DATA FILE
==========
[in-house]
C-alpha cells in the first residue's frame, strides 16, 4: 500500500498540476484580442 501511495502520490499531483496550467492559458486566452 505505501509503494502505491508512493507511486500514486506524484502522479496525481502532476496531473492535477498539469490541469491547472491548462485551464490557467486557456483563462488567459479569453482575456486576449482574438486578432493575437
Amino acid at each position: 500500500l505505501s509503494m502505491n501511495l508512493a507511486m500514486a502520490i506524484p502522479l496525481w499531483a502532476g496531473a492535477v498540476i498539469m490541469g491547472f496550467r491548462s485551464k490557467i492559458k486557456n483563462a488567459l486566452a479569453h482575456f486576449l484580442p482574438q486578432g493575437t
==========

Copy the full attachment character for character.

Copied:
[in-house]
C-alpha cells in the first residue's frame, strides 16, 4: 500500500498540476484580442 501511495502520490499531483496550467492559458486566452 505505501509503494502505491508512493507511486500514486506524484502522479496525481502532476496531473492535477498539469490541469491547472491548462485551464490557467486557456483563462488567459479569453482575456486576449482574438486578432493575437
Amino acid at each position: 500500500l505505501s509503494m502505491n501511495l508512493a507511486m500514486a502520490i506524484p502522479l496525481w499531483a502532476g496531473a492535477v498540476i498539469m490541469g491547472f496550467r491548462s485551464k490557467i492559458k486557456n483563462a488567459l486566452a479569453h482575456f486576449l484580442p482574438q486578432g493575437t